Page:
Towards 2016

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Credit: Edinburgh Greens

After the referendum result there was much talk about ‘the new politics’ of Scotland, but it wasn’t until last night clear how profoundly new and different it would be, and it will take the next year, the Holyrood election and beyond to see how much our politics and public policy are actually going to change – as opposed to 50-odd people swapping jobs. There are signs, though, that there is an opportunity for the Scottish Greens to have a strong influence in turning all this political tumult into real social and economic change for Scotland.

Judging from the collapse of the Labour votes last night and the limited signs that Murphy will go and the party will reinvent itself, there’s going to be a sizeable chunk of the Labour vote up for grabs – not to mention some SNP list votes that will achieve little to nothing for them but prove decisive for us. But we need to give voters a reason to believe a larger Green group will really add something to Parliament. The first step in this is to make our voices heard as loudly as possible in the discussion over the devolution of more powers. Given the scale of last night’s results, it is inconceivable that the forthcoming Scotland bill will only incorporate the already deeply flawed Smith Commission proposals and Cameron as already hinted at something pretty big. As I said several times during the selection contest for the Holyrood regional lists, we need to talk much more about what new powers we want the Scottish Parliament and what we would do with them. Along with the inevitable arguments about a second referendum, further devolution is going to be the major theme of the election: we need to be as good at spelling-out our distinctive Green vision as we were during the Green Yes campaign.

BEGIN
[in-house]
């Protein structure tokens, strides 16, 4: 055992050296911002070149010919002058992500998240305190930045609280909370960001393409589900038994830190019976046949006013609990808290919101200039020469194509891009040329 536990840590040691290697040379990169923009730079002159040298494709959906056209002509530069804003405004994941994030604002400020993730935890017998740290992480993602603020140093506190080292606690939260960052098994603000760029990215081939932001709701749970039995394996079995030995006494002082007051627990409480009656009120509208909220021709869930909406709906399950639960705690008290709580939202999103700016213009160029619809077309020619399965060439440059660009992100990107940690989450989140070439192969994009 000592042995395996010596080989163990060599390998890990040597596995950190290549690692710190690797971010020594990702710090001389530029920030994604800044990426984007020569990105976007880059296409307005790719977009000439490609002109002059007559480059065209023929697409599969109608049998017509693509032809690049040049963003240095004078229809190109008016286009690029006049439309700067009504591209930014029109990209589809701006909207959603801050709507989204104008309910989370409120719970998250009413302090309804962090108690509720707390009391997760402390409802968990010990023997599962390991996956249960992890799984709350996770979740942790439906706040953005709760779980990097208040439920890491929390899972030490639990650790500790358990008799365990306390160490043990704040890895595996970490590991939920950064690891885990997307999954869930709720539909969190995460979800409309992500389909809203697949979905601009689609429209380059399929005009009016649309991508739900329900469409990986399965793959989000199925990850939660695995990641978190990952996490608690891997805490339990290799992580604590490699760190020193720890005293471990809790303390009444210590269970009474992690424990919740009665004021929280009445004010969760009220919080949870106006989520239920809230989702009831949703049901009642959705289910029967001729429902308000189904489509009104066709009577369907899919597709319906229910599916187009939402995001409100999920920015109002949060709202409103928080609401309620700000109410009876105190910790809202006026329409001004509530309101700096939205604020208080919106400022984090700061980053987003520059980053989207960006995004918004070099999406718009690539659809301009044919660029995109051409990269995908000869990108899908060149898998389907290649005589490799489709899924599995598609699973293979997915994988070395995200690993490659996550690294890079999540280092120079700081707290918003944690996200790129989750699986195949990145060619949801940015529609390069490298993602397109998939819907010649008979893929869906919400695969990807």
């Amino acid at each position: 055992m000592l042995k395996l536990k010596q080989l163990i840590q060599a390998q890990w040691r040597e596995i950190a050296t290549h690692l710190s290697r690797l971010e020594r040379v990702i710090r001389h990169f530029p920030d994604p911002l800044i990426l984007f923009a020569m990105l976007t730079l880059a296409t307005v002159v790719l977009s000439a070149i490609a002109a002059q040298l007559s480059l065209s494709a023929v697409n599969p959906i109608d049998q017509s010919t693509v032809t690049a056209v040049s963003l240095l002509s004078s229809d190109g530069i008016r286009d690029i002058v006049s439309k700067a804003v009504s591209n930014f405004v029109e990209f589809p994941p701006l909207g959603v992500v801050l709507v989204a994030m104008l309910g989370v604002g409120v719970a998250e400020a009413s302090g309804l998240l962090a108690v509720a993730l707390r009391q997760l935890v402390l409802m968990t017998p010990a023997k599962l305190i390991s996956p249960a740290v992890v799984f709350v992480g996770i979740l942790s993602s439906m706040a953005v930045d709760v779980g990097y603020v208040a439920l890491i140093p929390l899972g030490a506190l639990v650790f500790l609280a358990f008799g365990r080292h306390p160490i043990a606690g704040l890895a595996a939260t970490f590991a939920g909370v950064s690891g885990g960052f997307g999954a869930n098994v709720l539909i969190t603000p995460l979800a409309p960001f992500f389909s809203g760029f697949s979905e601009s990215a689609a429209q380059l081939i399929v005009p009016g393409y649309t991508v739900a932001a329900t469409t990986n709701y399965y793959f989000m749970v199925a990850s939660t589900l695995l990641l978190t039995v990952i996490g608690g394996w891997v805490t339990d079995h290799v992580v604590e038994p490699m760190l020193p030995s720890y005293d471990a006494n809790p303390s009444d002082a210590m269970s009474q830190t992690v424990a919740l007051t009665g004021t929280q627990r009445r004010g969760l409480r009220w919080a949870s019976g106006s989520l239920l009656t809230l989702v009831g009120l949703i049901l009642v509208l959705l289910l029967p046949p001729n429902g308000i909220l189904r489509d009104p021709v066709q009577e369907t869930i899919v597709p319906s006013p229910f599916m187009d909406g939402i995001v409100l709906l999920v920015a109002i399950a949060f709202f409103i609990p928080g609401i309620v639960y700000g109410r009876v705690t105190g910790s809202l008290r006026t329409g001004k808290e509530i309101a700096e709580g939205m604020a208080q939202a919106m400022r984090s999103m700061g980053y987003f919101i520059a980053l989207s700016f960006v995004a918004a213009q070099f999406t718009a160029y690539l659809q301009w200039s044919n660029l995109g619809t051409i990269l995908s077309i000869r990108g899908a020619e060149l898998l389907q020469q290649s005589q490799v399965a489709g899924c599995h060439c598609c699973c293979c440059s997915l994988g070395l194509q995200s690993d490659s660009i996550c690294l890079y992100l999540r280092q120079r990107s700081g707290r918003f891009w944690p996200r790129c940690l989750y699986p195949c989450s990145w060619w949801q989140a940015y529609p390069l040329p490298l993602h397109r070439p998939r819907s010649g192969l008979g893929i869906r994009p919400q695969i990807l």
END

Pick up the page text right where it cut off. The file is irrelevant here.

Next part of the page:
This is where we need to have no qualms about pointing out how much we differ from the SNP on some core issues, however comradely we might have got with them during the referendum. We need to point out their calamitous record on centralisation alongside our long-held commitments to local government reform and devolution of power to communities. Alongside our plans for community renewables and Land Value Tax. Regardless of what else Cameron puts in the Scotland bill, there are already some significant powers over benefits and employment services on the way, and the SNP have said little to nothing about what they would do with them. There’s a huge open goal here – an opportunity to make the principled case for basic income security and to argue for the role of employment services in empowering people to take part in and contribute to their communities. The list goes on – properly-regulated public transport and ensuring that new spirit of public interest in politics reaches right into the heart of Scotland’s Parliament and public life – but the all-night election hangover is starting to kick-in, so I’ll leave it there for now.

With the help of Patrick and the other fantastic communicators we have leading our regional lists, all this can be made to add up to a credible – given our long-standing position on these issues – coherent and compelling vision of a future Scotland of vibrant communities, rich civic life and a sustainable economy, one that would sit in stark contrast with the SNP’s (non)vision and hugely attractive to Labour voters looking for something they can believe in.

Despite the difficulties of Westminster elections for us, today’s result was respectable, we advanced significantly where we have stood before and made a strong start in places where there has never been a Green presence previously. There is clearly a public appetite for our vision, and one which – with the help of our candidates, a creative campaign and message, and the Holyrood electoral system – could give us a major opportunity to shape Scotland’s future.

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